Again, the product of two lines at right angles to one another cannot, even in part, be a number. For the reversal of either factor must, by (b), change its sign. But, if we look at the two factors in their new position by the light of (a), we see that the sign must not change. But there is nothing to prevent its being represented by a directed line if, as farther applications of (a) and (b) show we must do, we take it perpendicular to each of the factor lines. Hamilton seems never to have been quite satisfied with the apparent heterogeneity of a quaternion, depending as it does on a numerical and a directed part. He indulged in a great deal of speculation as to the existence of an extra-spatial unit, which was to furnish the raison eitre of the numerical part, and render the quaternion homogeneous as well as linear. But, for this, we must refer to his own works.

Relations to other Branches of Science. - Even the above brief narrative shows how close is the connexion between quaternions and the ordinary Cartesian space-geometry. Were this all, the gain by their introduction would consist mainly in a clearer insight into the mechanism of coordinate systems, rectangular or not - a very important addition to theory, but little advance so far as practical application is concerned. But we have now to consider that, as yet, we have not taken advantage of the perfect symmetry of the method. When that is done, the full value of Hamilton's grand step becomes evident, and the gain is quite as extensive from the practical as from the theoretical point of view. Hamilton, in fact, remarks,2 "I regard it as an inelegance and imperfection in this calculus, or rather in the state to which it has hitherto been unfolded, whenever it becomes, or seems to become, necessary to have recourse to the resources of ordinary algebra, for the solution of equations in quaternions." This refers to the use of the x, y, z coordinates, - associated, of course, with i, j, k. But when, instead of the highly artificial expression, ix + jy + kz, to denote a finite directed line, we employ a single letter, a (Hamilton uses the Greek alphabet for this purpose), and find that we are permitted to deal with it exactly as we should have dealt with the more complex expression, the immense gain is at least in part obvious. Any quaternion may now be expressed in numerous simple forms. Thus we may regard it as the sum of a number and a line, a +a, or as the product, py, or the quotient, 8c-', of two directed lines, &c., while, in many cases, we may represent it, so far as it is required, by a single letter such as q, r, &c.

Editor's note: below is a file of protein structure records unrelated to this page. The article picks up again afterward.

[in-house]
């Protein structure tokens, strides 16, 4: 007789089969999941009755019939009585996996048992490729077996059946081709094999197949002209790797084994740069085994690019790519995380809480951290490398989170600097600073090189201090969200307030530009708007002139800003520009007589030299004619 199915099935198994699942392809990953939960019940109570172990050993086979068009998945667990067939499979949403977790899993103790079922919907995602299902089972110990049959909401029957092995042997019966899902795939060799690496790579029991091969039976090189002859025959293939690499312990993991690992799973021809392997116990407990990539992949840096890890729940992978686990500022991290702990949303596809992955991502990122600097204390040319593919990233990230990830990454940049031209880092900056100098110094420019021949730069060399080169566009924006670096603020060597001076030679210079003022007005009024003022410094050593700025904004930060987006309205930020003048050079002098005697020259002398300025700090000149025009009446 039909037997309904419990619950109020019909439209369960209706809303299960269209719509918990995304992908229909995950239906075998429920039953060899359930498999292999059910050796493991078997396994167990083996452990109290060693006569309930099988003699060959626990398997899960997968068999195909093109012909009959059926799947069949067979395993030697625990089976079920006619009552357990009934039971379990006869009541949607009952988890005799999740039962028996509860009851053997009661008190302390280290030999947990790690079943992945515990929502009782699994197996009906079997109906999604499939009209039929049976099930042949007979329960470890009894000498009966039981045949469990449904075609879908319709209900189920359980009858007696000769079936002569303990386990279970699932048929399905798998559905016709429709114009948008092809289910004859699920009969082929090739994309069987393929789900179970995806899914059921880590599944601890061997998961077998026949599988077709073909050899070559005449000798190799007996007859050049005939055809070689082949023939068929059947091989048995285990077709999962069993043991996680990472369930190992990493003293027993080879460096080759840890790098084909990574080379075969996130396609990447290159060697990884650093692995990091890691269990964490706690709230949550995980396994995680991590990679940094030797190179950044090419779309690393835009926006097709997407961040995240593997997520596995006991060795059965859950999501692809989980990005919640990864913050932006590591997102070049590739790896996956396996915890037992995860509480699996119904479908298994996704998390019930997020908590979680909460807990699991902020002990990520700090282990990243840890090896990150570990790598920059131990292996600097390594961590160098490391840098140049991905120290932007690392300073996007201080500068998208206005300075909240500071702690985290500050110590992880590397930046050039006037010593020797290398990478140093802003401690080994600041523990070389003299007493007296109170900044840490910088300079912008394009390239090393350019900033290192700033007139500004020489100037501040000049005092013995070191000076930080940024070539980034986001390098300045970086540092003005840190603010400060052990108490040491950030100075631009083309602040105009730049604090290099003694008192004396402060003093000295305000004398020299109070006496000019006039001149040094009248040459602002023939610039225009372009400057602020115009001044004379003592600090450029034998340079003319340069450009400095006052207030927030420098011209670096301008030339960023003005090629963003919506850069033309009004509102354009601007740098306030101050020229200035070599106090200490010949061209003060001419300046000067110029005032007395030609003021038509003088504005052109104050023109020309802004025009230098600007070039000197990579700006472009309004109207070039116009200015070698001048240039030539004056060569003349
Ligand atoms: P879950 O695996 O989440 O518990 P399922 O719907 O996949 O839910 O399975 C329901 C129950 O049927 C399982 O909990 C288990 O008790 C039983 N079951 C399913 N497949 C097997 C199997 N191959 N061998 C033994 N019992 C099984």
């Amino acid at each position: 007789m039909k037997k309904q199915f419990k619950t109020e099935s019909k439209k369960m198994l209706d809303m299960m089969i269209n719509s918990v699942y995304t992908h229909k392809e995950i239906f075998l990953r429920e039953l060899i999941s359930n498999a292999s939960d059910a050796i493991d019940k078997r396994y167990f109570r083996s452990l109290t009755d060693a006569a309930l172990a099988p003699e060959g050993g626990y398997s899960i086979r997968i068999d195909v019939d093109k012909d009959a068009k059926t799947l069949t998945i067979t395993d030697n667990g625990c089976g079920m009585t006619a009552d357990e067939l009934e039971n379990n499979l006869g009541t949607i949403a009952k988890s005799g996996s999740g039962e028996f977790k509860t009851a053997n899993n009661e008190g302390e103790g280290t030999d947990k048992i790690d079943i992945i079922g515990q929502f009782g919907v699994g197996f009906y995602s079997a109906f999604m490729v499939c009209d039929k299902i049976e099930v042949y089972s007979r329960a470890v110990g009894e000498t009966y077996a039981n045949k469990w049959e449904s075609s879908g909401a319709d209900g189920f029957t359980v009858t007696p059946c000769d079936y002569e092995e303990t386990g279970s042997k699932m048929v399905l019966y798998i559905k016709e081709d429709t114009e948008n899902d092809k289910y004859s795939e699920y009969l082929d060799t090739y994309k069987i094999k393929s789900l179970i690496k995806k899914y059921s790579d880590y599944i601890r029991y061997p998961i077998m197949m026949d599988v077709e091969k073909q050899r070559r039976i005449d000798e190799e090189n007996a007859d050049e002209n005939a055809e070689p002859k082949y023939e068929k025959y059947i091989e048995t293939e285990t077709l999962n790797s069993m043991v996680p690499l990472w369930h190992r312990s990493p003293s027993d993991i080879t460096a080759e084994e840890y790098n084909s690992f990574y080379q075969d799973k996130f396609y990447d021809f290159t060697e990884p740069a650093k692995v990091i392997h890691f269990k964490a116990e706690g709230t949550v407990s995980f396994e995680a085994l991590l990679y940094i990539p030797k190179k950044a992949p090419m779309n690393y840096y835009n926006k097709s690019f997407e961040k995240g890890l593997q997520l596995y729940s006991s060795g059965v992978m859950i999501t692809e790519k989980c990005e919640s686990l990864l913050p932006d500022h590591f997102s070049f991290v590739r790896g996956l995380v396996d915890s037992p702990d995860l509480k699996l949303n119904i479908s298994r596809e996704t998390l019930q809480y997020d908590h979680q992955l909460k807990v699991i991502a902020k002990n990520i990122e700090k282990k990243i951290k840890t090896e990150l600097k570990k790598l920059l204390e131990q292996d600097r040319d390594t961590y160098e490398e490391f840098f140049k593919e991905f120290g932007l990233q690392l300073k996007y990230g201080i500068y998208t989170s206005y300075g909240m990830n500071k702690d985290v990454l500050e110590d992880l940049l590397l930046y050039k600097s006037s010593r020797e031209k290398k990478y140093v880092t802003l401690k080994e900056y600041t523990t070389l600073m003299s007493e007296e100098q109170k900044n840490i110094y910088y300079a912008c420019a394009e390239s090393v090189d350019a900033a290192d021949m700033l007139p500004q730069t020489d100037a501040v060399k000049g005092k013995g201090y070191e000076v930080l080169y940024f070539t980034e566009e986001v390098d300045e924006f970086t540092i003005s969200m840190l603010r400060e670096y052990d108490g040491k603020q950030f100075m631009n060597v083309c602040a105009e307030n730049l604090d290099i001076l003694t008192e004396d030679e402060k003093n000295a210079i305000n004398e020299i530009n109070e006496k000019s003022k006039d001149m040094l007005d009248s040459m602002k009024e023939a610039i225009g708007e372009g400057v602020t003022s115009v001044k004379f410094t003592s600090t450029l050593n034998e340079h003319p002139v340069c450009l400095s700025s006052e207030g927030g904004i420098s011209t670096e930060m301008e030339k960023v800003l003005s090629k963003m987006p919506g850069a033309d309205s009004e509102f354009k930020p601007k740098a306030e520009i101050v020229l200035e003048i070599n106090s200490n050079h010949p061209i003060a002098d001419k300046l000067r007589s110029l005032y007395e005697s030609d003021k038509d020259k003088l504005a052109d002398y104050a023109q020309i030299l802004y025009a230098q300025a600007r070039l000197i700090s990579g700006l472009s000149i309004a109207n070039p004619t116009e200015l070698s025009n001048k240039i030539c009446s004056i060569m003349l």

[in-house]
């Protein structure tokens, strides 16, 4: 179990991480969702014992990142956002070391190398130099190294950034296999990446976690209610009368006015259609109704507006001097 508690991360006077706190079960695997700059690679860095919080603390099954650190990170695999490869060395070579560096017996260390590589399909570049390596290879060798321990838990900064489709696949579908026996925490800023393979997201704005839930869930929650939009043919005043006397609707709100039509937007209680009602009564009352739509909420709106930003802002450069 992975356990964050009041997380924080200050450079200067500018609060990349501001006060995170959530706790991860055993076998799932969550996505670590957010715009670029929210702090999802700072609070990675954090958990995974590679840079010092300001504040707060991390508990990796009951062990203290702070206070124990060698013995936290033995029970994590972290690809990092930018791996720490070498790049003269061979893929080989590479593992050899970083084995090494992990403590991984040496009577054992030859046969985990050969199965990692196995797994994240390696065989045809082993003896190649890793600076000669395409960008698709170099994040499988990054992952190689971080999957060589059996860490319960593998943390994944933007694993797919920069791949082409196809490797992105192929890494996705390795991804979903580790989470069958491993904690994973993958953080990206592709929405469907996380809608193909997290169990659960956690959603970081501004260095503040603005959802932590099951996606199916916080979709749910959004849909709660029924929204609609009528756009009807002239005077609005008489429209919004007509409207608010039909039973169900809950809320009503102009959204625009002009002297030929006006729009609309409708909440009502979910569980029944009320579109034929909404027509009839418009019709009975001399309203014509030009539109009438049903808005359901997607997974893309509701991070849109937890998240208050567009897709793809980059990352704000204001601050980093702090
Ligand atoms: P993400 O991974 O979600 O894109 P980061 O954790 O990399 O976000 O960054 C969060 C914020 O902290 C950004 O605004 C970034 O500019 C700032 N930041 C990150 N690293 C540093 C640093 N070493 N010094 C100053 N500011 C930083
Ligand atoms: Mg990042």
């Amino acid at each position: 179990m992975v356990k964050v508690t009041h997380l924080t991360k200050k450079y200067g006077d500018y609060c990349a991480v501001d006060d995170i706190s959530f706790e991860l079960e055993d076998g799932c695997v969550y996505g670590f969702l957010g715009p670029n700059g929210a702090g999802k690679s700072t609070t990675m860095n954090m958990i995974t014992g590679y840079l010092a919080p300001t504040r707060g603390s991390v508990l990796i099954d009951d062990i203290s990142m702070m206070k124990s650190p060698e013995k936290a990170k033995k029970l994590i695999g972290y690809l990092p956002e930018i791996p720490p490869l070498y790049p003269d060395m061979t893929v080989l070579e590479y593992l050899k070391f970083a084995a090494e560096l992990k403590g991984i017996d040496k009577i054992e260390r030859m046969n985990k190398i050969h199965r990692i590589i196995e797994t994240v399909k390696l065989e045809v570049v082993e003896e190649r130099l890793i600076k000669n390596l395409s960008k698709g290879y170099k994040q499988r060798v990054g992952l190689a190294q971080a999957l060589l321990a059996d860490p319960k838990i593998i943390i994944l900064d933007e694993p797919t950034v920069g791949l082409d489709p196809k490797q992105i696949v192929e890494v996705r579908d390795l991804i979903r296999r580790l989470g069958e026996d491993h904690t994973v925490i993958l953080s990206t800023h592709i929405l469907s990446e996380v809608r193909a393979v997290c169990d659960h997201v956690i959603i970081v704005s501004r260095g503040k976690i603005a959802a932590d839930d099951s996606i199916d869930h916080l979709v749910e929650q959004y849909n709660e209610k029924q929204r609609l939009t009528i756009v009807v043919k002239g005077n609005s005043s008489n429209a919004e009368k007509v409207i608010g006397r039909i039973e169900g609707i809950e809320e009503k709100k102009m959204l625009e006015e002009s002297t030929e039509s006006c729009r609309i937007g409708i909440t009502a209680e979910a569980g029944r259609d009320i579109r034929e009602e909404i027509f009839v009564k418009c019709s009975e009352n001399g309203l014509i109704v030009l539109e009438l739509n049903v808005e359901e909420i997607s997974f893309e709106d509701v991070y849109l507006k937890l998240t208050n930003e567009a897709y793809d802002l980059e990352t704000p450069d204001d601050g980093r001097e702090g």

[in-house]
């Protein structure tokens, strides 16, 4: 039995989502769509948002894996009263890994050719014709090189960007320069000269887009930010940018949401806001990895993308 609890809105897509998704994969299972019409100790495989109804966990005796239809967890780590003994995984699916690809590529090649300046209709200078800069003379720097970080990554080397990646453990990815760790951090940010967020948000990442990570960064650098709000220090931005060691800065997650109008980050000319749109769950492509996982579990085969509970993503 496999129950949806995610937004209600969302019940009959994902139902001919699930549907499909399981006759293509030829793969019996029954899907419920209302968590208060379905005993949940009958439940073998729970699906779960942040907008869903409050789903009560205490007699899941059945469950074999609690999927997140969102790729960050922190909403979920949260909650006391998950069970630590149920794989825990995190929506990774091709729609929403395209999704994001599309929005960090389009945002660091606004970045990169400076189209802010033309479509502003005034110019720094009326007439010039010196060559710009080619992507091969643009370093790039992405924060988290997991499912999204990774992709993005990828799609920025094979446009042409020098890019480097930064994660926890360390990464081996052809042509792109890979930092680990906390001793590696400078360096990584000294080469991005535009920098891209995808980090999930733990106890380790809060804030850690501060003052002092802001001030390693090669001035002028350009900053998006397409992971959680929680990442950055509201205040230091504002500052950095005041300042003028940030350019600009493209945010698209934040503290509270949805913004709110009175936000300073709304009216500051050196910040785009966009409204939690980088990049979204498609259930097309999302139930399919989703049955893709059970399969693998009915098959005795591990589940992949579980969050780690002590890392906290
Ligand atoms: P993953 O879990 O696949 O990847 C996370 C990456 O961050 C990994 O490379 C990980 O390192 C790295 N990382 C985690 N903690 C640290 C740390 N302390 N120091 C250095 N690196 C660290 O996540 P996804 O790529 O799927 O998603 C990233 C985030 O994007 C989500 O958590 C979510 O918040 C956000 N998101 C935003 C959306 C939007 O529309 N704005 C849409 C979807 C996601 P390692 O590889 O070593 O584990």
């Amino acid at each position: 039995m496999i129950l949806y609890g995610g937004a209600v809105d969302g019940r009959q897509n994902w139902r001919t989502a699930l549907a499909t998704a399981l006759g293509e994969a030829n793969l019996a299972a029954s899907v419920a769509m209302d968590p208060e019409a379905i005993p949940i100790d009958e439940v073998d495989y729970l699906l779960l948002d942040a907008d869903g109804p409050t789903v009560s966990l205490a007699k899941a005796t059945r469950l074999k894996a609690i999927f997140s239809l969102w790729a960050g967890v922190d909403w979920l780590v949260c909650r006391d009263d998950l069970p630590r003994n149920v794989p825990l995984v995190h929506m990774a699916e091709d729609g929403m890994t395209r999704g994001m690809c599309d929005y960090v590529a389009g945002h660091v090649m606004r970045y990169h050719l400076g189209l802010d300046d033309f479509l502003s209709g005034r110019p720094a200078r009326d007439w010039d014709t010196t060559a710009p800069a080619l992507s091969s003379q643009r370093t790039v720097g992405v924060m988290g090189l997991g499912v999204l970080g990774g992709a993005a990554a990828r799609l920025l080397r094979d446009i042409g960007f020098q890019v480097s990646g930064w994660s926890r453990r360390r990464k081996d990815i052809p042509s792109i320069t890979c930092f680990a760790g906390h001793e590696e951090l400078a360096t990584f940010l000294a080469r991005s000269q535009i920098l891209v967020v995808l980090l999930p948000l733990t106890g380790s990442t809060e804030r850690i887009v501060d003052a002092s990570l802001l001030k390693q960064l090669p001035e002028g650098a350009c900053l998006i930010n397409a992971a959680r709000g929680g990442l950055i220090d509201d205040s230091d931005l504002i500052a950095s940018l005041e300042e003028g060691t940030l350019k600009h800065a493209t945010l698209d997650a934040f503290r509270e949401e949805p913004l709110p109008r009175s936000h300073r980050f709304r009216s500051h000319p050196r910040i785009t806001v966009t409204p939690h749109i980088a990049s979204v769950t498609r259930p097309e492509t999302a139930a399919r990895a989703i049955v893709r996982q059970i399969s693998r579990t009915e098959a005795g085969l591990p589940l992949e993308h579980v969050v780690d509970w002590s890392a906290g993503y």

Perhaps to the student there is no part of elementary mathematics so repulsive as is spherical trigonometry. Also, everything relating to change of systems of axes, as for instance in the kinematics of a rigid system, where we have constantly to consider one set of rotations with regard to axes fixed in space, and another set with regard to axes fixed in the system, is a matter of troublesome complexity by the usual methods. But every quaternion formula is a proposition in spherical (sometimes degrading to plane) trigonometry, and has the full advantage of the symmetry of the method. And one of Hamilton's earliest advances in the study of his system (an advance independently made, only a few months later, by Cayley) was the interpretation of the singular operator q( )q-', where q is a quaternion. Applied to any directed line, this operator at once turns it, conically, through a definite angle, about a definite axis. Thus rotation is now expressed in symbols at least as simply as it can be exhibited by means of a model. Had quaternions effected nothing more than this, they would still have inaugurated one of the most necessary, and apparently impracticable, of reforms.